It can also be used to balance the workload of primaryresources over the course of the projects usually at the expense of one of thetraditional triple constraints (scope, cost, time).Resourceleveling is also useful in the world of maintenance management. Manyorganizations have maintenance backlogs. These backlogs consist of work orders.Without resource-leveling the organization (planner, scheduler and supervisor)is most likely performing subjective selection.
§ Example of resource leveling: v Different types offloats: Theyare several different types of floats in construction management like – TotalFloat, Free float, Interfering Float, Independent Float and Safety Float. · Total Float (TF):- Totalfloat is what many of us are aware of, and is commonly referred to as a float.Total float isthe amount of time that an activity can be delayed without delaying the projectcompletion date. On a critical path, the total float is zero.Total float is calledsometimes “slack”.You can calculate the total float by subtracting theEarly Start date of an activity from its Late Start date (Late Start date –Early Start date), or Early Finish date from its Late Finish date (Late Finishdate – Early Finish date.
TF = ( LS – ES )or TF = (LF – EF). OR. TF = (LF – Duration – ES). · Free Float (FF):- Freefloat is the amount of time that an activity can be delayed without delayingthe Early Start of its successor activity.
Thefree float can be calculated by subtracting the Early Finish date of theactivity from the Early Start date of next activity (ES of next Activity – EFof current ActivityN.B. If twoactivities are converging to a single activity, only one of these twoactivities may have free float.FFi = min(ESi+1) – Efiwhere min(ESi+1) is the least (i.e., earliest) of the early start dates of succeedingactivities.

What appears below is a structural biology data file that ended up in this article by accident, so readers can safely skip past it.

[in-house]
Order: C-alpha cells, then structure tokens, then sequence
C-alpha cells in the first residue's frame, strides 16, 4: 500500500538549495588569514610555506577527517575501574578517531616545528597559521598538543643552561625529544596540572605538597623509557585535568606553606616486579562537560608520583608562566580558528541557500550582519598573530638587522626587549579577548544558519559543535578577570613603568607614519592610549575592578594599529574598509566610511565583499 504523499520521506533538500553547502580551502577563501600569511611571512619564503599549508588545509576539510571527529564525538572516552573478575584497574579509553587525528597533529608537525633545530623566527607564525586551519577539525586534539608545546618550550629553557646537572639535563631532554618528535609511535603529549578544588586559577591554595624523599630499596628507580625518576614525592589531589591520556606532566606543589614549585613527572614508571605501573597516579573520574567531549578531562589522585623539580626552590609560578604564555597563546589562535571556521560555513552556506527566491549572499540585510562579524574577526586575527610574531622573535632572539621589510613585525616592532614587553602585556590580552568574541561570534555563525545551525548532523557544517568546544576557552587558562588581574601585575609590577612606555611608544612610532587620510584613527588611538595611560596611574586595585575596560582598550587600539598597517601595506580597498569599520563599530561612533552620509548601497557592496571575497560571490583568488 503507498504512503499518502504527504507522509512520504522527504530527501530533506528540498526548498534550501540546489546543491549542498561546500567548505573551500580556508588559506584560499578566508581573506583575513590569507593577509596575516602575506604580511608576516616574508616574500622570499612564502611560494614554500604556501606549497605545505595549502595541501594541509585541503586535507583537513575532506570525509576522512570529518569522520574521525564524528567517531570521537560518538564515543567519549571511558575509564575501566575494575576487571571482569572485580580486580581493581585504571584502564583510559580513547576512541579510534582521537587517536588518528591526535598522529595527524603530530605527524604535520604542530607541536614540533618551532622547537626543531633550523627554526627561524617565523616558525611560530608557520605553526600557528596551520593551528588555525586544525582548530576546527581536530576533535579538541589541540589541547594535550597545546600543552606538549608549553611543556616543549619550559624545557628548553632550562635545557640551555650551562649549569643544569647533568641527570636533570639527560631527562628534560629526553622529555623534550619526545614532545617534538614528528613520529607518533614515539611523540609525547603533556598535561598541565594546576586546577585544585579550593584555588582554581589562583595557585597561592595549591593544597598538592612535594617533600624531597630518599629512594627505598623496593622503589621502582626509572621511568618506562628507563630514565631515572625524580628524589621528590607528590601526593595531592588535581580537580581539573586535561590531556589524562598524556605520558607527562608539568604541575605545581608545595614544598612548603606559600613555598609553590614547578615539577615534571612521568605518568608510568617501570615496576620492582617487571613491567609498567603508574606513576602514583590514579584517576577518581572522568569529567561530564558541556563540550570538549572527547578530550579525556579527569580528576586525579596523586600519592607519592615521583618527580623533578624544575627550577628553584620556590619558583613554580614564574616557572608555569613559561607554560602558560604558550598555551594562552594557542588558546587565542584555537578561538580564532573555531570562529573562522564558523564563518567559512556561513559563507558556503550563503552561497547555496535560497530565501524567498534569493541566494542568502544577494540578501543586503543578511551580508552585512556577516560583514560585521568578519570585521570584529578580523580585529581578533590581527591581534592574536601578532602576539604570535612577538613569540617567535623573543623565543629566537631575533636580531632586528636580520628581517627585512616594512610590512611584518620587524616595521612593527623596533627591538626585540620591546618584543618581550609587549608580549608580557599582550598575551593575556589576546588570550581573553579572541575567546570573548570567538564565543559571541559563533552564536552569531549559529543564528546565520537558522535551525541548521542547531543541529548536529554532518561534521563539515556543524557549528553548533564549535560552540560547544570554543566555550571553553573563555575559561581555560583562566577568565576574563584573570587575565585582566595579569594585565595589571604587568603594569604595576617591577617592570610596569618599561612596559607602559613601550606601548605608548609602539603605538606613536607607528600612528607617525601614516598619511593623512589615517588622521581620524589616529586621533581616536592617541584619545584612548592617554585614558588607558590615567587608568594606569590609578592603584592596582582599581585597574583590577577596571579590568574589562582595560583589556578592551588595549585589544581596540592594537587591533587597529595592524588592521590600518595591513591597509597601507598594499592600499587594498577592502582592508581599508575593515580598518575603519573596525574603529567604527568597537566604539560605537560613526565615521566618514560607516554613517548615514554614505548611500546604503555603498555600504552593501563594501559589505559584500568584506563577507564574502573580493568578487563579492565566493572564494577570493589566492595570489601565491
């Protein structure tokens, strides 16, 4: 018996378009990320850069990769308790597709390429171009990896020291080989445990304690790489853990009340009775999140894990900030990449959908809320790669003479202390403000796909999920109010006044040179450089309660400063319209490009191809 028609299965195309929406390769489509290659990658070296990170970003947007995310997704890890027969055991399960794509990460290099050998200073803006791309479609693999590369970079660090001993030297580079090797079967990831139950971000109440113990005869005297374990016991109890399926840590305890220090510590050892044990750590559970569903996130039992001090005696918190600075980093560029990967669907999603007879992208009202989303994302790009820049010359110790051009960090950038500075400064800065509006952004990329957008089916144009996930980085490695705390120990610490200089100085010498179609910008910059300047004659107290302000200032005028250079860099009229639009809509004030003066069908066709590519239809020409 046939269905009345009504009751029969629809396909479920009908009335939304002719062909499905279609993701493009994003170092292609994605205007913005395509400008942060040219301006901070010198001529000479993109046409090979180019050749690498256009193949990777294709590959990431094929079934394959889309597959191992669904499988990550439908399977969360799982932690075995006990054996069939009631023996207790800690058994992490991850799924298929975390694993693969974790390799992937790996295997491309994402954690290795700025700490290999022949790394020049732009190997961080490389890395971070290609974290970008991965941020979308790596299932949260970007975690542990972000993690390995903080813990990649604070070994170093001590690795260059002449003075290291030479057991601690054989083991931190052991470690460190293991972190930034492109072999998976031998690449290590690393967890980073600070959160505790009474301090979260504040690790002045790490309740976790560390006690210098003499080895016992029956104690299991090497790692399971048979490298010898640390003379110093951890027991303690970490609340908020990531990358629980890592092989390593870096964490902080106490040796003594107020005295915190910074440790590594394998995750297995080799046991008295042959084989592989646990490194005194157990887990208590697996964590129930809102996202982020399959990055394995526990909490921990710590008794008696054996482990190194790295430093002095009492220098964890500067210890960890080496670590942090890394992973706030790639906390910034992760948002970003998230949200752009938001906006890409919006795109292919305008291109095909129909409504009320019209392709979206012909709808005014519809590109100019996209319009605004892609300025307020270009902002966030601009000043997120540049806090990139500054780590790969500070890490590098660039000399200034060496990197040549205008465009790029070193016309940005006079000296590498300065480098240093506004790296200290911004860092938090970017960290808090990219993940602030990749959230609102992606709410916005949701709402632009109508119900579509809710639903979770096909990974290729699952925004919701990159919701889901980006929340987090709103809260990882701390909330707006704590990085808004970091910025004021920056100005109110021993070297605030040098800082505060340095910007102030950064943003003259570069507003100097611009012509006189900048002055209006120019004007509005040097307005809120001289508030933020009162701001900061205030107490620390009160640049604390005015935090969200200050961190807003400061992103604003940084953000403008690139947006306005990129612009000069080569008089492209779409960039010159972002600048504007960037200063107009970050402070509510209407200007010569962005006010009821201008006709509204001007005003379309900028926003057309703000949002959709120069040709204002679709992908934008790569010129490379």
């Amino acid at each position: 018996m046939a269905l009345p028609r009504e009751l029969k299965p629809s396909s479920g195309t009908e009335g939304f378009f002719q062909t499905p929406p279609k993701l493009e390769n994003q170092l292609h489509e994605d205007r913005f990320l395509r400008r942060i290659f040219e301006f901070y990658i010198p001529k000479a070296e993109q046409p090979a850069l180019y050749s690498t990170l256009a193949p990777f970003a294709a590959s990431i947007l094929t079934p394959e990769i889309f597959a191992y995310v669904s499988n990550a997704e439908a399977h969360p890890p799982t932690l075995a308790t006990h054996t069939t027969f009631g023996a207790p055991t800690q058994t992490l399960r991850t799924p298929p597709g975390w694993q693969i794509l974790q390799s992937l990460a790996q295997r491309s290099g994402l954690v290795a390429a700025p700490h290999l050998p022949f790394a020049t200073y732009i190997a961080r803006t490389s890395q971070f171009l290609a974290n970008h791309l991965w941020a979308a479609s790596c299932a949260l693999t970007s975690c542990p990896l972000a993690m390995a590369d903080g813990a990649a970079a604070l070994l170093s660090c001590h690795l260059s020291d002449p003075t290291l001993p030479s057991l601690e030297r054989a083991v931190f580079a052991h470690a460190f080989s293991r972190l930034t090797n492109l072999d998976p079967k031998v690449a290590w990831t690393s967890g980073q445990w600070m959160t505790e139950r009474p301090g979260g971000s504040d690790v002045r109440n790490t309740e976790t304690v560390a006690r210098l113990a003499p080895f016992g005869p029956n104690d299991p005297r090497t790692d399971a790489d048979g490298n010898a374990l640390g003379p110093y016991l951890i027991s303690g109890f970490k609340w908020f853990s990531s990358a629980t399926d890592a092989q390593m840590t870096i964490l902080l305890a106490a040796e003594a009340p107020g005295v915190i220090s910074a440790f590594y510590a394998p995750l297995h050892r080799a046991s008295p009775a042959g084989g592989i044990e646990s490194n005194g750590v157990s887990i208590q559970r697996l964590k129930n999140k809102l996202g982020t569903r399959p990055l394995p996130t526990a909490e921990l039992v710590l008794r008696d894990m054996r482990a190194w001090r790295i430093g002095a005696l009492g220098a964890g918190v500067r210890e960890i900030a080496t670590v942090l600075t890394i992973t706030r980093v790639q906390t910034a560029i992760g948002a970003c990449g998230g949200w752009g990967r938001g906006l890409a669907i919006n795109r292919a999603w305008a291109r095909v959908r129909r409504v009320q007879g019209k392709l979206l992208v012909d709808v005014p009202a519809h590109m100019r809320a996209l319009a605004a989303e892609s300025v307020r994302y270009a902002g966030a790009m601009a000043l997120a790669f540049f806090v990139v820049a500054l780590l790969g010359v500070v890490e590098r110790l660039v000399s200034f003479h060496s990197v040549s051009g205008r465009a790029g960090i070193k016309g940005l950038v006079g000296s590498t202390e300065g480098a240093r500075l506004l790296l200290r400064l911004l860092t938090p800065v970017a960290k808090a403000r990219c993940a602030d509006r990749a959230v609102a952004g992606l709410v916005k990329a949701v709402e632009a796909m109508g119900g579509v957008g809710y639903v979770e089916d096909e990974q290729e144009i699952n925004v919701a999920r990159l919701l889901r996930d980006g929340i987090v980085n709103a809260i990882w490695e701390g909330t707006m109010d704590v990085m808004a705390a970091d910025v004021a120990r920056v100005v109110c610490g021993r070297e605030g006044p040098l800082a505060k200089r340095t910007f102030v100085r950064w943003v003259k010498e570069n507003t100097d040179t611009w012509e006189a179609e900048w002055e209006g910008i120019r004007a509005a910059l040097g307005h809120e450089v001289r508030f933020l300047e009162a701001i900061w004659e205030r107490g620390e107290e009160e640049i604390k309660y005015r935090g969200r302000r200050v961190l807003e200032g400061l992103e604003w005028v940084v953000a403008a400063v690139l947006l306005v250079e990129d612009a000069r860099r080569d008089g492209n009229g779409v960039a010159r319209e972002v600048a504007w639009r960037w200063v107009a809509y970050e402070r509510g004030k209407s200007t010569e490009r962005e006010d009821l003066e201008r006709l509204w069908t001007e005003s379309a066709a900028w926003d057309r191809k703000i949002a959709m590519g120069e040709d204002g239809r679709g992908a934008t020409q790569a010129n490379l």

· Interfering Float (Int. F(:- Interferingfloat is the time span in which the completion of an task may occur and notdelay the termination of the project but within which completion will delay thestart of some other following task.Int. F = TF ? FF · Independent Float (Ind.
F):- Theindependent float is a very convenient measure of scheduling freedom. Theindependent float of task is the maximum time can be delayed without delayingsuccessor activities, if all prior activities are finished as late as possible.It gives a measure of time available if the worst possible conditions prevailin the predecessor activities.It also givesan indication of the possible degree of decoupling the activity from the othersin the project, hence the name independent.In other words– it’s the free float of the late dates. Ind.
F=min (ES of the Succ.) – max (LF of thePred.) – D · Safety Float (SF(:- Safety Float is the maximum time an activitycan be delayed without affecting the final project completion if predecessoractivities are completed as late as possible.
This new measure appears to beone of the more useful float measures when scheduling a particular activity. N.B.It, permitsonly successor activities to be delayed, not the entire ProjectIn other words– it’s the total float of the late dates. SF=LF – (LF ofthe Pred.) – D vWho owns the Floats? The ‘float’ is the amount of time thatnon-critical activities can absorb, in excess of their original intendedduration, without impacting on the critical path of the works as a whole.
A Contractormay argue that it ‘owns’ the float because, in planning how it proposes tocarry out the works, it has allowed additional or ‘float’ time to give itselfsome flexibility in the event that it isn’t able to carry out the works asquickly as it planned. If there is a delay to the Contractor’s progress forwhich the Contractor is not responsible, it may contend that it is entitled toan EOT, even if the delay to progress will not result in the contractcompletion date being missed but merely in an erosion of its float. Inaddition, the Contractor may want to accelerate the works to keep the float infull and claim its costs of doing so.On the otherhand, an Employer may say that the Contractor has no contractual remedy forbeing prevented from completing the works at any time prior to the contractcompletion date, and is therefore not entitled to an EOT unless the delay toprogress will result in the contract completion date being missed. So, theEmployer would say that it ‘owns’ the float.